EU-US passenger data row heats up

A deadline has been set for an agreement over what data about transatlantic passengers the US authorities are entitled to - and how long they can keep it
Written by Jerome Thorel, Contributor

The European Parliament has given Commissioner Frits Bolkestein 15 days to sort out an agreement with Washington over the thorny issue of airline passenger data.

Commissioner Bolkestein was quizzed on Monday by the European Parliament about the EU-US debate on the privacy of transatlantic air travellers' personal data. While a political accord between the parties has yet to be reached, the opposing factions will have to wait until 16 December -- the date of their next meeting - to put an end to all the political wrangling.

Bolkestein had been charged with reviewing the state of the negotiations between Brussels and Washington about airline passenger date. At stake is the Americans' right to access passenger data, some of it highly sensitive, which at present US customs have been accessing directly -- trying to satisfy the niceties of American air safety concerns as well as European data protection directives.

Airlines from within the EU, including Air France and BA, are awaiting the results of the dispute, which would set in stone the legality how passenger data passes into US hands without breaking European law.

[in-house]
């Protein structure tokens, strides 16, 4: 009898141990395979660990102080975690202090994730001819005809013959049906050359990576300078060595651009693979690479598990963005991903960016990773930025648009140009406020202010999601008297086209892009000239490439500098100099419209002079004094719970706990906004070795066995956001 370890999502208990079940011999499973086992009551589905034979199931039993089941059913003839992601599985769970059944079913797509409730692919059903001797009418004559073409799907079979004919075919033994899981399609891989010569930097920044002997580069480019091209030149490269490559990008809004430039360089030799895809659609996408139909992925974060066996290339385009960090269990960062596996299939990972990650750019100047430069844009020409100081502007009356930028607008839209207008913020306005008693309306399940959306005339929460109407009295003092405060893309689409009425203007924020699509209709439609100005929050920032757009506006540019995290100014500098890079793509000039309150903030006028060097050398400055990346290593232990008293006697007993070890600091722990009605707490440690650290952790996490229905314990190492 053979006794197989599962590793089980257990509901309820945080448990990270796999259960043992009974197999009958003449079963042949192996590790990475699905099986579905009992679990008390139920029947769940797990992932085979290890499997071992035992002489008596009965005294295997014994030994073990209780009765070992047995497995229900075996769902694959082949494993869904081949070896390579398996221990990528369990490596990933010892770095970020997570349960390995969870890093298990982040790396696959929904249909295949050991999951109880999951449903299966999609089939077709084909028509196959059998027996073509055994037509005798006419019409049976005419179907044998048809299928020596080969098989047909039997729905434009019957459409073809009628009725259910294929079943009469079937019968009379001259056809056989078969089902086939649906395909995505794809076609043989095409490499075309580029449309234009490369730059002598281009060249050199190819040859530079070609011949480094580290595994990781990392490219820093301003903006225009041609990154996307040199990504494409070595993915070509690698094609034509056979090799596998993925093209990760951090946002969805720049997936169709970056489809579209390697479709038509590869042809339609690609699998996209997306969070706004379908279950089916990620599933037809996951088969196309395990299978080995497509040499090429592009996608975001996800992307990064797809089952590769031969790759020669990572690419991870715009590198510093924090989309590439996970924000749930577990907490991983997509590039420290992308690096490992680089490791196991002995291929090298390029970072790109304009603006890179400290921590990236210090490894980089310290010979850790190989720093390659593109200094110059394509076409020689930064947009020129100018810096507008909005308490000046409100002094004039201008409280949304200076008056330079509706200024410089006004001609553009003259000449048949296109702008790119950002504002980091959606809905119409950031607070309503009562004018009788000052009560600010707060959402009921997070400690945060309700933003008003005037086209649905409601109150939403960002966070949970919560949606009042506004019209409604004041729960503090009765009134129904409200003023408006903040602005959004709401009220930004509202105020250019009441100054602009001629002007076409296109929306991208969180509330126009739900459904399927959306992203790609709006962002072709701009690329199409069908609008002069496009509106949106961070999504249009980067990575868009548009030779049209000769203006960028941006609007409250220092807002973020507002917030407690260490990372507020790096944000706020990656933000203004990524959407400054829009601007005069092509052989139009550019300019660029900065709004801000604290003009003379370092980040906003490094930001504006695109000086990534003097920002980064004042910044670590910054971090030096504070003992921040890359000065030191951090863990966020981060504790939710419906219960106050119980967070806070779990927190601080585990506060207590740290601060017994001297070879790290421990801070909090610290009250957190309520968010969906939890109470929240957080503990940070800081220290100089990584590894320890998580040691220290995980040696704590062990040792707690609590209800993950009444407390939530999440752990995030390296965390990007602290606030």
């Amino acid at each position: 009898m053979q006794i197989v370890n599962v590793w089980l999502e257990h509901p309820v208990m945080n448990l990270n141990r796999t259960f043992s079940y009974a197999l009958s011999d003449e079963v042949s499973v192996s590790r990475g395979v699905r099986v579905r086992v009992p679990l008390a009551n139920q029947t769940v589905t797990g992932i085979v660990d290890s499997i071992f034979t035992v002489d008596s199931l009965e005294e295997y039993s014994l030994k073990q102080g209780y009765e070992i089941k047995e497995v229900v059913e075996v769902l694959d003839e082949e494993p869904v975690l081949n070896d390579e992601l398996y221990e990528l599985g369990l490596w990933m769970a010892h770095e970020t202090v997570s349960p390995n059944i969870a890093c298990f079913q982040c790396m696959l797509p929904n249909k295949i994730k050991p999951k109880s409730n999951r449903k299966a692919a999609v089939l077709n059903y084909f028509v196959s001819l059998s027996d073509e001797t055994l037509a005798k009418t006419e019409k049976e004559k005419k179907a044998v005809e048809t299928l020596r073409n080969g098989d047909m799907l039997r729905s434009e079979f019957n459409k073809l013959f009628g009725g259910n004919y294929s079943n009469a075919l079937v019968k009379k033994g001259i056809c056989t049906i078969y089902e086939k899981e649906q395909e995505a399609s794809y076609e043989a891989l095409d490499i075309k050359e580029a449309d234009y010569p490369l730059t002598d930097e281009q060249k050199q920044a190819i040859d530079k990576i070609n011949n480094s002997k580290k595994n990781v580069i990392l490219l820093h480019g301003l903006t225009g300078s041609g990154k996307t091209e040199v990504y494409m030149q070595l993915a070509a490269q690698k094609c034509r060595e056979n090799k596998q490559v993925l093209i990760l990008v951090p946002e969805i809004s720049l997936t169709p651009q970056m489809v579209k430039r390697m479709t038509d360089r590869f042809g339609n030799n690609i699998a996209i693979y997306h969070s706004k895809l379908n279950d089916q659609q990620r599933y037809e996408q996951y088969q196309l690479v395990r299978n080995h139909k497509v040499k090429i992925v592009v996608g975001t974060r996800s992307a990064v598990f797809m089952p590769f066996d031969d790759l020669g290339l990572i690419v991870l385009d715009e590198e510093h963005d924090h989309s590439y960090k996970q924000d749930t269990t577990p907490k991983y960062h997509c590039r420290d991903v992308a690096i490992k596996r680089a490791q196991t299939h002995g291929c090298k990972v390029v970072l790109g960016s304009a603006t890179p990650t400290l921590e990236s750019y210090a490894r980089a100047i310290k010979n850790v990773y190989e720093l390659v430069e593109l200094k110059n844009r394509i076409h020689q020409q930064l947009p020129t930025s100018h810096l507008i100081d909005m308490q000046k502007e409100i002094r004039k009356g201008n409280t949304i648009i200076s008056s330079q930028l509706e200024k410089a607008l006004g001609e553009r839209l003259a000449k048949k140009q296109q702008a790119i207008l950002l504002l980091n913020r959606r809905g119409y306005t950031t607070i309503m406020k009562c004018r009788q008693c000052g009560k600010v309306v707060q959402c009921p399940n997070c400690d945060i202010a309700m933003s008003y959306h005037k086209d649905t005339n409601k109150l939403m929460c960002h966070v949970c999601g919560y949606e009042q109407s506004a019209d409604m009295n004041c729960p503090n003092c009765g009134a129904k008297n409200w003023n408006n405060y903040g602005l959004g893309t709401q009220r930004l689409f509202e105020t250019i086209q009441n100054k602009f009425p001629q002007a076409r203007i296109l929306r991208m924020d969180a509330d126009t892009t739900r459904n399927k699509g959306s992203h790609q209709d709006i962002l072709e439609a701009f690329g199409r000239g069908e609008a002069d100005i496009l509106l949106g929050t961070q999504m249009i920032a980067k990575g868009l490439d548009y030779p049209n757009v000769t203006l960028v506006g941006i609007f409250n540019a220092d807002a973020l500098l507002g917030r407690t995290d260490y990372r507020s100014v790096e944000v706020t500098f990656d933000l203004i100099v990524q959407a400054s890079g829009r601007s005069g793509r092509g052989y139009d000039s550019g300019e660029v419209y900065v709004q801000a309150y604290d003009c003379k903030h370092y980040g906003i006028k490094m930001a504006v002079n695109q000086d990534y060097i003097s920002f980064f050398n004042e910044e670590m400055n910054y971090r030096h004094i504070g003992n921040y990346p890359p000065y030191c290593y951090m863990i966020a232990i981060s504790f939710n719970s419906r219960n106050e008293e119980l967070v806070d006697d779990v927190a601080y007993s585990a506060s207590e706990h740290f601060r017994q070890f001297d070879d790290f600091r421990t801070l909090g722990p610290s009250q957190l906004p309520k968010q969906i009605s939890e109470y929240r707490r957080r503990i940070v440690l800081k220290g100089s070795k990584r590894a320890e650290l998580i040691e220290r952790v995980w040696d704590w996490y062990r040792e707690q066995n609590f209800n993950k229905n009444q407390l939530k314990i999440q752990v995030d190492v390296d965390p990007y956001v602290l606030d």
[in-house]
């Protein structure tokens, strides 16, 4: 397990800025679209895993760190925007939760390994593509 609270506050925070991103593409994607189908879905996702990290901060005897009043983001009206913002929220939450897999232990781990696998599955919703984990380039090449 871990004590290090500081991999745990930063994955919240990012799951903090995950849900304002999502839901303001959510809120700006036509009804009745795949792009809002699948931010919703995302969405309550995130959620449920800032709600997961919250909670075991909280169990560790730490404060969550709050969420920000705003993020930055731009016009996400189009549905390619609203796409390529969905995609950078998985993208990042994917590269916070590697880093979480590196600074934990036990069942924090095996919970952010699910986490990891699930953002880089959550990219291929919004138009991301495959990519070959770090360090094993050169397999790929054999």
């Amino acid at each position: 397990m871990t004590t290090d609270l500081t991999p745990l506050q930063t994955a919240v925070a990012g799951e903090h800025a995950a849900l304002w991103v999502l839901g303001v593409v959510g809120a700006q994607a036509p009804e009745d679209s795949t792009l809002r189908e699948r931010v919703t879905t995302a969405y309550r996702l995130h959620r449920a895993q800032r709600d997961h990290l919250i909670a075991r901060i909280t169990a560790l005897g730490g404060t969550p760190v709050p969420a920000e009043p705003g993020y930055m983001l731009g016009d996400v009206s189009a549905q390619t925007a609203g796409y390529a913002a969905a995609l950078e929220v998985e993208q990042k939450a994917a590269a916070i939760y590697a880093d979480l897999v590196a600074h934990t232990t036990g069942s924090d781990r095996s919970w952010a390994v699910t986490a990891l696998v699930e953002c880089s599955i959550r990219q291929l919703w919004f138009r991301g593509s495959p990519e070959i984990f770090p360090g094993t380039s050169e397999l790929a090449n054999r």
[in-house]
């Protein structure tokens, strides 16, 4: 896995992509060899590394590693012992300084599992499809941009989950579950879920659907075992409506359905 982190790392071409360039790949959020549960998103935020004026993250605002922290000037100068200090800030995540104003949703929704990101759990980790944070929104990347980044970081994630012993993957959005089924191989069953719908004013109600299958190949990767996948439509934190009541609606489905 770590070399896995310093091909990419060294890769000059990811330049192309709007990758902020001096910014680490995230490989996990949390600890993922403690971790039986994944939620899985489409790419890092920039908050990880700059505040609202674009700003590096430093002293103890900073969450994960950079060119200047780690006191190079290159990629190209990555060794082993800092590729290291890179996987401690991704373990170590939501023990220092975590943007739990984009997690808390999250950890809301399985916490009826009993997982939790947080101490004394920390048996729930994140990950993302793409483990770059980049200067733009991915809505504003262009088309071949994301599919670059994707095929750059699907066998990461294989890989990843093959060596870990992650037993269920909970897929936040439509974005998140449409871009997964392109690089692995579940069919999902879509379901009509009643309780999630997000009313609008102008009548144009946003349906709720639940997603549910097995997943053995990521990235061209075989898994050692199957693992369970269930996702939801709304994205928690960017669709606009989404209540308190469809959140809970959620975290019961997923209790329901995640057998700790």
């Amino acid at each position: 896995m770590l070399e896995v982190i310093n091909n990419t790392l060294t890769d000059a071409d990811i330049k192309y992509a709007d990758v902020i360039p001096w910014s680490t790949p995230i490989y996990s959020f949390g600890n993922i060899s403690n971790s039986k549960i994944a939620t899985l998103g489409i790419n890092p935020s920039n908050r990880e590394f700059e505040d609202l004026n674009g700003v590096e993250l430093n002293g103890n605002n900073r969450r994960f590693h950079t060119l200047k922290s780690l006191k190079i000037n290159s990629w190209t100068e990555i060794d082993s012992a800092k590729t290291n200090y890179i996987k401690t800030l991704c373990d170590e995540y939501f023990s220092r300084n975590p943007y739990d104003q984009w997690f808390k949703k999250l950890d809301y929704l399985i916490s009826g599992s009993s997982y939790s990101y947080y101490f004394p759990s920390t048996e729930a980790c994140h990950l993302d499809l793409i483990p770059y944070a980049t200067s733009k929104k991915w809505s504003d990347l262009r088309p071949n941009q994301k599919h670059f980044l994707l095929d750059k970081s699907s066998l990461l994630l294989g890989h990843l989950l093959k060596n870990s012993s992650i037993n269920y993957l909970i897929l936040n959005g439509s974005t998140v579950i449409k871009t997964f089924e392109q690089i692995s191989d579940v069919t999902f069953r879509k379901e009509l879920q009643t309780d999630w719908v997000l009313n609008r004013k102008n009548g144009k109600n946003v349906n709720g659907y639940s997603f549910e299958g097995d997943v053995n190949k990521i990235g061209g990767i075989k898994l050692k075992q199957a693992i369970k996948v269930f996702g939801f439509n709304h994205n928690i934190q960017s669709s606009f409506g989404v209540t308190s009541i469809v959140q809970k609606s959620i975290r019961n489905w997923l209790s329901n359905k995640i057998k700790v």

The two parliamentary commissions involved in the negotiations -- those that take care of legal affairs and human rights respectively -- have stated they don't believe the concessions made by the Americans to date are "sufficient". One such concession saw the US agreeing to accept another reduction in the amount of time passenger data can be held for -- from seven down to three and a half years (the time limit had previously been set at 50 years).

Two other amendments that had been put forward, Bolkestein explained, were the setting up of a verification process for the data transfer and a complaints system for EU citizens.

The US remains intractable on the subject of using the data for "ends other than the fight against terrorism" - for example, investigations into any crime or misdemeanour that merits a punishment over four years in prison. However, the number of fields that a Personal Names Record (PNR) can contain will fall from 39 to 34, removing the need to store certain sensitive data, including the passenger's private telephone number and meal preferences -- which could be used to find out their religion.

Frits Bolkestein appeared pessimistic over the concessions he would be able to wrestle from the Americans: they have sovereign authority over whom they allow to set foot on their soil, he told deputies, implying that he envisaged reprisals if the problems aren't resolved. Passengers could be forced to await hours at airports after their arrival in the US and companies could find themselves forbidden from operating or suffering financial sanctions, for example.

According to the Commissioner, the very last deadline by which a compromise must be found is Christmas Day this year.

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